Like anyone living in Kenya, I am absolutely swamped by nature, and none of it is chirpy hoppy happy.  The acacia trees do not give me the impression that they enjoy the air they breathe; they have long, spiky thorns that embed themselves in the soles of my Crocs and poke through to pain my feet.  The maribou storks do not seem to thrill with pleasure at every motion; they're carrion birds on the look-out for something dead to eat.  On safari with my mother, we saw the carcass of a camel that had been killed by a lion: it was missing a hind leg and its face was being eaten by vultures.

Well, one might sigh, what can you expect from the Romantics?  The poetry is lovely, but their politics could never be taken seriously.  

But the irony is that reflecting on nature can reveal some very romantic notions about humanity.  What lion has done charitable deeds?  What maribou stork has made a heroic sacrifice?  What acacia tree has died for love?  

When the Romantics argued that we should be more like nature, they misperceived nature: nature is very practical.  What is romantic about human nature is precisely what distinguishes us from the rest of nature: our unique capacity to be motivated by ideas, instead of needs.

Every time we stand up for justice, strive for self-improvement or create something because it's beautiful, we're acting romantically.  (So, of course, were British religious inquisitors who burned heretics at the stake, and Red Guards kicking elderly "intellectuals" in the stomach: romantics all.)  And, despite the invariable excesses of this modus operandi, the highest of human achievements have resulted from acting on ideas.

That said, "what man has made of man" is nothing to be proud of.  Given our potential, humans writ large are obviously more depraved than is tolerable.  But if I were sitting in a grove in early spring, what I'd reflect is that it could be so much worse.

(Benjamin Robert Haydon's portrait of William Wordsworth from The Telegraph)

Show and tell

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The_spectacular_PG_Wodehouse.jpgAnyone who takes a writing creative class these days is admonished to "show, don't tell," and the prescription has escaped the classroom and entered the market.  An industry professional reviewing an early draft of my current novel, The Celebration Husband, noted that I was "telling" more than "showing."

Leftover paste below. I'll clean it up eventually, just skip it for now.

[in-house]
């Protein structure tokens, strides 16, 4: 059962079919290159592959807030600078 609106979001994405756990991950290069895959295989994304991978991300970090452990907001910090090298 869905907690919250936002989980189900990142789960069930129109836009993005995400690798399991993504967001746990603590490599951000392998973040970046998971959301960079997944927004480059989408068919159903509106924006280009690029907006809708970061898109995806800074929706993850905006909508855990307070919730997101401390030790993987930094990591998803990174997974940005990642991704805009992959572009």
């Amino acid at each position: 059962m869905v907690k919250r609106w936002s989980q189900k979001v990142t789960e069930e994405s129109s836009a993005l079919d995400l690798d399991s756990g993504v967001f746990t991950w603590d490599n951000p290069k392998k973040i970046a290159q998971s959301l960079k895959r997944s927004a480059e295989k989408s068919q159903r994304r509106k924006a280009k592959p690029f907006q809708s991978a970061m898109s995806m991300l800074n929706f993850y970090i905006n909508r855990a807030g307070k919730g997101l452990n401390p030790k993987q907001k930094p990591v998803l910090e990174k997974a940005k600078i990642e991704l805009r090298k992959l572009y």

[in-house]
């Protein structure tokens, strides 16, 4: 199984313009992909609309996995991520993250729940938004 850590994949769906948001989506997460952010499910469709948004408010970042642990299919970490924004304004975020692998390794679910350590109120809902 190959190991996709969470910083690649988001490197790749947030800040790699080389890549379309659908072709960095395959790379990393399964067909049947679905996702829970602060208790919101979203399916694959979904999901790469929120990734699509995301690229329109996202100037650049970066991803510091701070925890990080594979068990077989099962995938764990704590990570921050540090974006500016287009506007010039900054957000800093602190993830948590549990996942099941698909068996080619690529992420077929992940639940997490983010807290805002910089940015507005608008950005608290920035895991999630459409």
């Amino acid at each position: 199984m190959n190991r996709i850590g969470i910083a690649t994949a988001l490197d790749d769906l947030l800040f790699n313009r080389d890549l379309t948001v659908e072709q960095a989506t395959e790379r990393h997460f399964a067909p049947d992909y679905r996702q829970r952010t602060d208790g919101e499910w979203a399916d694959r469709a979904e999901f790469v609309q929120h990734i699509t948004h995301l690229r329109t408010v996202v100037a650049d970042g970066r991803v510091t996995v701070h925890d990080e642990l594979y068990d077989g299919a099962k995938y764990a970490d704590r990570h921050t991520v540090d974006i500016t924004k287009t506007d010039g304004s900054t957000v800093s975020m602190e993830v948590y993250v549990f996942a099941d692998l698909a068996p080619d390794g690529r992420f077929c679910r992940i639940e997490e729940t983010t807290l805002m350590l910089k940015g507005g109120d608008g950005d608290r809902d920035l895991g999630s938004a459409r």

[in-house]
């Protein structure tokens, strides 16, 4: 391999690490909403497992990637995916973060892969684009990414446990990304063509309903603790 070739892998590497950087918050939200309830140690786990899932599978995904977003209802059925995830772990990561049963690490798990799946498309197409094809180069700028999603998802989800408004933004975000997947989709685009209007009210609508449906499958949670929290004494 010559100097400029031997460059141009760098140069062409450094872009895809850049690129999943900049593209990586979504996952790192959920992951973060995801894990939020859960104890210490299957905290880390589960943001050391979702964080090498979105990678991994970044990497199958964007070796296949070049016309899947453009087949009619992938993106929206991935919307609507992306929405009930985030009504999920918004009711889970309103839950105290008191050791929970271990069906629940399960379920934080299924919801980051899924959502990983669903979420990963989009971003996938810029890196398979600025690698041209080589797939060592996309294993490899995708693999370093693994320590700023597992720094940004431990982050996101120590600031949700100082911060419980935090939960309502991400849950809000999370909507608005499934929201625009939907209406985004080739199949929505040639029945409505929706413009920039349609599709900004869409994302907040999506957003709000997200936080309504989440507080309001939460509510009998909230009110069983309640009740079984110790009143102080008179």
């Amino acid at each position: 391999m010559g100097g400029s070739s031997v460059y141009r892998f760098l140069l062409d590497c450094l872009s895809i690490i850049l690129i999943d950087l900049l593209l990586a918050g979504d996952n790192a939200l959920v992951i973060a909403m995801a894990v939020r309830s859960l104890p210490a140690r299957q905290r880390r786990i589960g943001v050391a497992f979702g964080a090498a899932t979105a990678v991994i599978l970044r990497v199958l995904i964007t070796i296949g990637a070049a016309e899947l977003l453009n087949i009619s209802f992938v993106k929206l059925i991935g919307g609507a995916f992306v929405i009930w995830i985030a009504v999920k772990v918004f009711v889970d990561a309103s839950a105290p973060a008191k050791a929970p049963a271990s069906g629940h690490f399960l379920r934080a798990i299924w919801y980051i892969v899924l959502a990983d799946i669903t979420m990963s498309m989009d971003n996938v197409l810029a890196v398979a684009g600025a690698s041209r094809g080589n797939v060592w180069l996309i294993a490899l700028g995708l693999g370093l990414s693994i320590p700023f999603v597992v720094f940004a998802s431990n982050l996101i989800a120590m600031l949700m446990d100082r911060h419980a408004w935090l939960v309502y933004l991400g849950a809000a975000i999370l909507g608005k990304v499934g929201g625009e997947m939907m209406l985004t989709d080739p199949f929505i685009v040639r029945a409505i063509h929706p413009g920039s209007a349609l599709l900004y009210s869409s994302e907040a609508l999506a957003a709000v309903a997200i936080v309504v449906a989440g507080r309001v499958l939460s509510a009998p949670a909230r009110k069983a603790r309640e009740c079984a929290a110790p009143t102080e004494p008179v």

But with all respect accorded to the industry professional, "show, don't tell" is more of an ideology than a precept of good writing.  While in certain instances - particularly the presentation of exposition and other background material, the revelation of character traits, or an action scene - "showing" can be more effective than "telling," the foregoing is not absolutely true.

For instance, P.G. Wodehouse, one of the world's best selling authors, relies heavily on "telling" in all three instances.  In Right Ho, Jeeves, after sighing about the "dashed difficult problem" of how to begin a story, Wodehouse commences with a recitation of Bertie Wooster's trip to Cannes with his Aunt Deliah and Cousin Angela - a classic instance of "telling" background details.  

Nor does Wodehouse wait to let the reader figure out his characters.  Thoughout the Jeeves novels, Wooster is telling you what they're like.  In Thank You, Jeeves, Wooster explains away readers' questions about the presence of his friend, Chuffy, on the pier late at night by telling us that Chuffy is the kind of guy who stands beneath his beloved's window and, if she's on a yacht (as she is), well, then he'll go stand on the pier.  No need for Chuffy to "show" us this side of himself.    

Wodehouse even makes masterful use of the "telling" technique for action scenes.  In Thank You, Jeeves, Jeeves narrates a brawl between two small boys that draws their parents in and eventually results in the breaking off a real-estate deal.  Many other writers would have shown such a juicy squabble, but Wodehouse opts to alternate between showing and telling.  

Wodehouse's style of alternating between showing and telling owes something to drawing room and musical comedies.  In Auntie Mame, for example, the climactic horse race is depicted from the perspective of the crowd watching the race - told, not shown.  Similarly, in Pygmalion, the culminating garden party, where Henry Higgins presents Eliza Doolittle to great acclaim and triumph, happens offstage - we hear the characters talk about it.  

Of course, some of these theatrical choices were pragmatic.  Running a horse race in a theater is obviously a non-starter.  Staging a garden party requires many actors and increases costs.  

But an underlying wisdom supports these choices as well.  "Showing" leaves less room for the imagination than "telling."  When - in the movie of Auntie Mame - we watch the horse race (not the spectators), we see how it happened; in the musical, we imagine other possibilities.  The principle is no less applicable with books.  When Jeeves narrates Gussie Finknottle's attempts - and failure - to reach a fancy dress ball in Right Ho, Jeeves, we imagine Gussie's comic plight; but when we see Gussie give a speech to a boy's school while drunk, we need not imagine anything: the scene is completely detailed.   

Alternating between showing and telling invites the audience to engage its imagination and thereby deepens the audience member's experience of the story.  Engaging the imagination encourages the suspension of disbelief and the immersion in the world the author has created.  Audience members thus become more active participants in the story, as contrasted with their more passive counterparts being shown everything (as, for example, in a James Bond movie).

Active readers are desirable readers.  Their imaginations engaged, they are unlikely to recommend that writer adhere mindlessly to an ideological motto.

(Image of P.G. Wodehouse from The Guardian)